Superconductors carry electric current with no energy loss. They could revolutionize our electrical grid, but they only work at impractically low temperatures. We just figured out a key reason why – and possibly got a lot closer to room-temperature superconductors.
Scientists have spent the last two decades trying to figure out why their superconductors only work at temperatures barely any higher than absolute zero. They've been able to identify the so-called "pseudogap" phase, which is a temperature range below room temperature at which superconductivity breaks down. We know there's something about what happens to electrons during this phase that makes superconductors fail, but until now we couldn't figure out what, despite several frustrating attempts to find out.
But physicists working for the Department of Energy may have just solved the mystery. Working with copper-oxide superconductors, they identified a change in electron behavior that only occurs during the pseudogap phase. Specifically, they keyed in on how easily electrons could "jump" from each copper and oxygen site to the tip of a microscope needle.
The difference in electron behavior was remarkably obvious, explains project leader Séamus Davis:
"Picture the copper atom at the center of the unit, with one oxygen to the 'north' and one to the 'east,' and this whole unit repeating itself over and over across the copper-oxide layer. In every single copper-oxide unit, the tunneling ability of electrons from the northern oxygen atom was different from that of the eastern oxygen."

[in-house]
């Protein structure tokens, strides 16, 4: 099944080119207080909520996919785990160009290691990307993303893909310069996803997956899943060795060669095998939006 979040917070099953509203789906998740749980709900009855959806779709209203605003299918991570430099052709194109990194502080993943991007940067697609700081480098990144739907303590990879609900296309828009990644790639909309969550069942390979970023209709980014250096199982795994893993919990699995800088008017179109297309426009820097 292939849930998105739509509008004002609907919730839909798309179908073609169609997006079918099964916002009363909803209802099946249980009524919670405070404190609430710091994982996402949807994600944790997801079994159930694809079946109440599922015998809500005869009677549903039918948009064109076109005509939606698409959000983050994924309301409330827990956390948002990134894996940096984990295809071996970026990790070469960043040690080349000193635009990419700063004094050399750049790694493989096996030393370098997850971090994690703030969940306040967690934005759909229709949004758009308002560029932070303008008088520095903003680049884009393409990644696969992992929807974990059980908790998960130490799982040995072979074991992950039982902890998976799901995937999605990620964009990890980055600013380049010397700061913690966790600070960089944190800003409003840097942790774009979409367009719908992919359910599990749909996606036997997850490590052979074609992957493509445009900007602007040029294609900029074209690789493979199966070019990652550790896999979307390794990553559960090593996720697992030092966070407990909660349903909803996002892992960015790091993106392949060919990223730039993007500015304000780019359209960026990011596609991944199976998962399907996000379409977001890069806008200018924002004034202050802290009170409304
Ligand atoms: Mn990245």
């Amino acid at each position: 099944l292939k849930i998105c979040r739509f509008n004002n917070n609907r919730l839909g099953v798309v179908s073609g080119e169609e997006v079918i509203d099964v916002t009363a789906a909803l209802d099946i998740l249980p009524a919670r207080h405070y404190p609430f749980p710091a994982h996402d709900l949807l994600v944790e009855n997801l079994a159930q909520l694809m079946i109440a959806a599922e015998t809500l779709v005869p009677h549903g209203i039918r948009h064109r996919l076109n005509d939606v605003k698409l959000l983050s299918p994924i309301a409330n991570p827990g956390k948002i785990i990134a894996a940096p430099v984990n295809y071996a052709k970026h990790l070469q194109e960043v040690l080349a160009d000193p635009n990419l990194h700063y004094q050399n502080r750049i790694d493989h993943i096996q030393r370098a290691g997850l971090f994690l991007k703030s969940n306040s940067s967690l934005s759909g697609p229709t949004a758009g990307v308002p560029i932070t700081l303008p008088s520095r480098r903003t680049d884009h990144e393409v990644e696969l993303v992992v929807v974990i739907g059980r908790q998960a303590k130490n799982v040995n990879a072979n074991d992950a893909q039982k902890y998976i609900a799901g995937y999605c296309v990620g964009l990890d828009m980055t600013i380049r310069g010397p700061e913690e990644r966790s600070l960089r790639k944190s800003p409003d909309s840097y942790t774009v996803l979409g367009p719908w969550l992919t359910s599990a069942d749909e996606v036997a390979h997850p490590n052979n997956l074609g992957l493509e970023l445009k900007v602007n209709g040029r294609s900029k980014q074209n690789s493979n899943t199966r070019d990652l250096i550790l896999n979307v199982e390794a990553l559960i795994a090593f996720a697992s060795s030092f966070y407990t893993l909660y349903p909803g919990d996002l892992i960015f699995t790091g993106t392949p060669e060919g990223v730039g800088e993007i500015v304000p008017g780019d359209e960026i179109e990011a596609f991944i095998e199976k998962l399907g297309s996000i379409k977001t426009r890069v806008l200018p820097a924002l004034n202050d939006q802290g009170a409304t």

Finding such a clear break in symmetry is very exciting, because there's a ton of precedent for such asymmetries revolutionizing our understanding of other systems. For instance, the discovery of broken symmetries in liquid crystals gave scientists the guidance needed to control the crystal, and now liquid crystal displays (or, as they're more commonly known, LCD screens) are commonplace and inexpensive. The hope is that a similarly huge leap in understanding of superconductors will come from uncovering this asymmetry in the pseudogap phase.
The researchers hope to find similar broken symmetries in other copper-oxide superconductors. They are also trying to figure out how the asymmetry affects electron flow, how this in turn affects superconductivity, and how to work around these issues to make room temperature superconductors a practical possibility.
There's still much work to do, but as Davis explains, the potential benefits are incalculable:
"Developing superconductors that operate without the need for coolants would be transformational. Such materials would greatly improve the efficiency of energy-distribution systems, saving enormous amounts of money and updating the electrical grid to meet the needs of the 21st Century."
Currently, the only working superconductors have to operate at extremely low temperatures. The fact that they operate with no resistance and thus no energy loss is theoretically a huge savings, but in practice it's completely canceled out by the huge amount of exotic coolants needed to get them to such temperatures.